While the current Irish made history Saturday night, the Irish past was well-represented in Greensboro Coliseum. Former swingman Torrian Jones now works for the university and worked the game as color analyst on the Notre Dame radio network. Two players from Brey’s first team in 2000-01 – Martin Ingelsby and Harold Swanagan – are members of the current coaching staff. Two additional players from that first team that won a Big East West Division championship and made it back to the NCAA tournament for the first time in 11 years – guard Matt Carroll and power forward Troy Murphy – were seated in the first row of seats in the stands behind the Irish bench.

Carroll was in a similar spot last month when Notre Dame was demolished, 90-60, by Duke at Cameron Indoor Stadium. He spent much of that day sitting quietly in his gold “Play Like a Champion” shirt. On Saturday, he stood and clapped and cheered for most of the second half.

“Awesome!!!” he said of the experience.

For Murphy, a two-time All-American and first-round NBA draft pick, it was only the second Irish game he’d attended since leaving school early in 2001, where he was an NBA lottery pick.

He finally saw his first win in person Saturday.

Now retired after 12 years in the NBA and living in New York where he is finishing up his undergraduate degree at Columbia, Murphy has followed this year’s team closer than any other since his college days.

“I watch them all the time,” Murphy said Friday before the ACC semifinal in Greensboro, where he was among 14 players honored as ACC legends. “When I was there, it was a kind of a transitional time for Coach Brey with all the coaches (three head coaches in three years) that we had had.

“The fact that he’s been there as long he has and now you have guys who are so close to the program even though they may have played eight years apart, that’s something that is really important.”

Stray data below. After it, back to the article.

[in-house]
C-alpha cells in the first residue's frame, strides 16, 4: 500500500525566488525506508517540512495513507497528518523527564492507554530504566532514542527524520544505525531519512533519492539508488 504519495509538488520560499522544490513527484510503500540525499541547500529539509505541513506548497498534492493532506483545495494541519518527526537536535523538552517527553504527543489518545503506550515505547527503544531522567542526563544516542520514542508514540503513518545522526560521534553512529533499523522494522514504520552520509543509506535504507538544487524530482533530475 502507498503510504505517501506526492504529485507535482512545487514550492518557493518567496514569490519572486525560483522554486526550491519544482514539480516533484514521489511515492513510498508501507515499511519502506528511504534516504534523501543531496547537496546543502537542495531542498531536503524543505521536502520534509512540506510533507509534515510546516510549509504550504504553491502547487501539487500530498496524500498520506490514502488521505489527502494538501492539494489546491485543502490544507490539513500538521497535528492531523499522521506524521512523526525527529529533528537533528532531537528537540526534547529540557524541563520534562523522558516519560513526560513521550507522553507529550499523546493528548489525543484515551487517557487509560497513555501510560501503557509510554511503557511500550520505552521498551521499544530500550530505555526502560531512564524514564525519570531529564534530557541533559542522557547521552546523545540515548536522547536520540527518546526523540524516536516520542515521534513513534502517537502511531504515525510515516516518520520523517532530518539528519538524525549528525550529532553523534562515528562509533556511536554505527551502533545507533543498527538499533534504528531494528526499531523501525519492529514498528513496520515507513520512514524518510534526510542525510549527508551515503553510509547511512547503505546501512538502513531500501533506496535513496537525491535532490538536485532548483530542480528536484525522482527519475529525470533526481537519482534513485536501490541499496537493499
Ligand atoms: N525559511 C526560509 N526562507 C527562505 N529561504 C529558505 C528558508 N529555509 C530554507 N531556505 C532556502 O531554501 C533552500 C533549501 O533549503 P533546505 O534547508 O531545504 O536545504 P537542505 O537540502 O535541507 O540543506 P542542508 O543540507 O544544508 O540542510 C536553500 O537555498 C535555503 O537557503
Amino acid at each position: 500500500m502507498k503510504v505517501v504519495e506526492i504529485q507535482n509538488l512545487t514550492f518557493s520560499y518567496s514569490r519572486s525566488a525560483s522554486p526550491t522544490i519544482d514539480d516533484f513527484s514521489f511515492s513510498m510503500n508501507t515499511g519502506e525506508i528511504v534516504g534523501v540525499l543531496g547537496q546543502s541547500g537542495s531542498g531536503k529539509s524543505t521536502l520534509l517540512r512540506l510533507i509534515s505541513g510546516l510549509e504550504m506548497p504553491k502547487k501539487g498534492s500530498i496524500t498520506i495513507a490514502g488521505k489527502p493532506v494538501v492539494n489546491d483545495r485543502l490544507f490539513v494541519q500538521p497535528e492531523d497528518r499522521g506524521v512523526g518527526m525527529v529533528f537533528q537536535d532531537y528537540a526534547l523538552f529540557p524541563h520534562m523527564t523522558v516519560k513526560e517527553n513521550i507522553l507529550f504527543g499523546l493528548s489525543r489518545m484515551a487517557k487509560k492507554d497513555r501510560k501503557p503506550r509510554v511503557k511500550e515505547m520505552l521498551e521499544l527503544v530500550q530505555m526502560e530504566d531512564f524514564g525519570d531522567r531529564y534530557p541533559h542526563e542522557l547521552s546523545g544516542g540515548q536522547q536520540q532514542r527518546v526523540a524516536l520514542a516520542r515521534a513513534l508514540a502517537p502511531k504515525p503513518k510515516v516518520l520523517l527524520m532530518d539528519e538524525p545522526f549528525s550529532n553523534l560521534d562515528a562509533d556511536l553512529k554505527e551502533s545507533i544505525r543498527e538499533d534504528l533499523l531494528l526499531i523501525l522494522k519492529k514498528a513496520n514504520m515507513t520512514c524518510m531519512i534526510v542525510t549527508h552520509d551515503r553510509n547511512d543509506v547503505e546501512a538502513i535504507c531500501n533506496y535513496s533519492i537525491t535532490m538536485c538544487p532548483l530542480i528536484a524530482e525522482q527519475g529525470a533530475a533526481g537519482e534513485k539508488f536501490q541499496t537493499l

Even before Notre Dame cut down nets Saturday, Brey insisted that winning an ACC tournament championship would rank pretty high on the program’s list. Maybe the highest. In the immediate aftermath, Brey understood that the win was big, but didn’t know how big until the text and phone messages started flowing in from Atkins and Ryan Humphrey, from Austin Carr and Collis Jones, from John Paxson and Monty Williams.

“Wherever they are today, they’ve got their ND stuff on,” Brey said.

And more. Two teammates on McAlarney’s squad in Orleans are David Noel and Sean May, who both played collegiately at North Carolina. McAlarney couldn’t wait to get to practice Sunday to see them.

“My pocket will be thicker,” he joked.

Bracket banter

Selection Sunday didn’t suddenly end for former Irish power forward Jordan Cornette minutes into the CBS telecast when the Notre Dame-Northeastern matchup in the Midwest Region was revealed.

The night was just beginning for Cornette, still the all-time leader in blocked shots (201) in school history who is finishing up his second season as a college basketball analyst for CampusInsiders.com.

Anyone struggling to fill out their brackets before tournament play commences can visit CampusInsiders.com, where Cornette offers a 60-second scouting report on each of the 68 teams.

What might Northeastern do to cause Notre Dame problems? Cornette knows. What makes Kentucky nearly unbeatable? Cornette can say. What team might be a sleeper to surprise in the annual 5-12 matchup? Cornette has it.

“With just the sheer volume of it all, it was the most difficult thing I’ve ever done,” said Cornette, who delivered scouts on 40 teams last March.

Cornette also will be in the CampusInsiders.com studios during the tournament’s week with former Irish coach Digger Phelps. As the second round transitions to the third round, Cornette and Phelps will spin forward with previews of the weekend matchups. He’ll also watch with a whole lot of personal interest should Notre Dame and Butler meet in Saturday’s third round.

“I’ve gotten so many texts about that game if it happens,” he said. “It will be the Cornette house divided.”

His older brother, Joel, played at Butler.

Cornette insisted last month that this Notre Dame team would go further than 2003 when it advanced to the Sweet 16 during his sophomore year. Cornette still believes that will happen, especially after fighting back the tears while watching Notre Dame capture the ACC tournament.

“It’s one of the most special runs Notre Dame has ever had,” he said.